There are 15 Barrier Islands along the coast of Georgia from Savannah to St. Mary’s. These islands are for the most part untouched. Although I think the developed islands are beautiful and wouldn’t discourage anyone from visiting — the barrier islands with the least human habitation are remarkable. I have never experienced the kind of peace that exists on these islands anywhere else. When you are walking the beaches your curiosity is continually heightened by what lays a little further ahead. My sister and I have walked and photographed these beaches until our feet were tender – afraid that we might miss something more magical than what we had already seen. The barrier islands possess mystery and romance – I always find myself wondering what is happening on the beaches and in the marshes and forests when I'm not there. To say the least, I am charmed. I feel so privleged that I have had the opportunity to visit a few of them.
Traveling to these islands is not really easy and access is limited. Most require finding an experienced local or charter to reach them, and it’s a bit of a challenge – but it’s well worth it. Lucky for me, I have a self-described “river rat” for a brother-in-law who has been navigating the rivers and coastlines of the area since he was a young man. I have visited Wassau, Jekyl, Little Tybee, Ossabaw, St. Catherine’s and Blackbeard – the latter being the most recent.
Ossabaw Island in particular hosts a number of events that encourage guests to get to know the island and to participate in the conservation activities. You can find more information on events at Ossabaw on their website. I hope to participate in the future because it's great to get to know more about the ecosystems and understand why it is so important to protect and preserve the wildlife, their habitats and land. I find that the more that I visit each island the more I begin to understand the role of the barrier islands as "inland guardians" and how important they are to health of our coastal waters.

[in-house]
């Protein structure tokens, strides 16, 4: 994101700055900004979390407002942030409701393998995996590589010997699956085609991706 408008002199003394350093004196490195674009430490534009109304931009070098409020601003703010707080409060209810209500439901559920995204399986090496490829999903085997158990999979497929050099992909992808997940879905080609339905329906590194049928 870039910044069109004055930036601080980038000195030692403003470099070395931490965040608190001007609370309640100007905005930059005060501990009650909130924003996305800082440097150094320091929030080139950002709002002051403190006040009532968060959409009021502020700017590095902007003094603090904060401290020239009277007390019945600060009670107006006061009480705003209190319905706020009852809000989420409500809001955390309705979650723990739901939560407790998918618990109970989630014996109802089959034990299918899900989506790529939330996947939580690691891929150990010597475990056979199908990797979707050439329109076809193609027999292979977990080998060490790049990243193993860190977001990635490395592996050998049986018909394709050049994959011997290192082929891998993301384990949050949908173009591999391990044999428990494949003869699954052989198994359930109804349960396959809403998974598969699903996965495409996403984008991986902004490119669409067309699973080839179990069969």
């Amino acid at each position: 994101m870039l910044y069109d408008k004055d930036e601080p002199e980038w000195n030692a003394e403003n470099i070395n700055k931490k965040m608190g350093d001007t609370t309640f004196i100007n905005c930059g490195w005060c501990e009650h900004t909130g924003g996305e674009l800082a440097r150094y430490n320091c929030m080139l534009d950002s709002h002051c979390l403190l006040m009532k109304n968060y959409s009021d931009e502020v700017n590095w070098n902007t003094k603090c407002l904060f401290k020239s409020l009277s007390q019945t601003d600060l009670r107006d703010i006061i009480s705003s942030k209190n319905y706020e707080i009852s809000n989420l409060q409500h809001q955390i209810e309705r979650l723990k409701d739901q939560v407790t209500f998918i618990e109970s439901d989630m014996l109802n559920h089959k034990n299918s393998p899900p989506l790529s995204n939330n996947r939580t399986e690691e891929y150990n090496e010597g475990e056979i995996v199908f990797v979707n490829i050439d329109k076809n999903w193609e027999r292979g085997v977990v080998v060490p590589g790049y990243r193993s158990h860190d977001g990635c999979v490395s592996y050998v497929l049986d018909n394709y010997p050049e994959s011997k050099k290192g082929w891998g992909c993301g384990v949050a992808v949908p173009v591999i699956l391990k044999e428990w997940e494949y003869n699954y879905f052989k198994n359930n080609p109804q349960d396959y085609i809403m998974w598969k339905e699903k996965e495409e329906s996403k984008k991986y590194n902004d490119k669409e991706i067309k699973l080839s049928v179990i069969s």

Cumberland Island is another place which I hope to visit soon. Cumberland has campsites managed by the National Park Service as well as the Greyfield Inn if it is luxury you are seeking. Greyfield is a former Carnegie home still being managed by members of the Carnegie family.
Which brings me to the history of the barrier islands – it is captivating. Ranging from the early Native American settlements and the dark history of slavery to the legends of pirates and “American royalty” – the barriers have layered, complex narratives that are as alluring as the wildlife, dense maritime forests, and pristine beauty that exists on the islands. I encourage anyone considering a visit to research the histories of the barrier islands before heading out on your adventure.
Keep Scrolling to see more of the photographs that I took while exploring and be sure to check out the links below for more information on the barrier islands.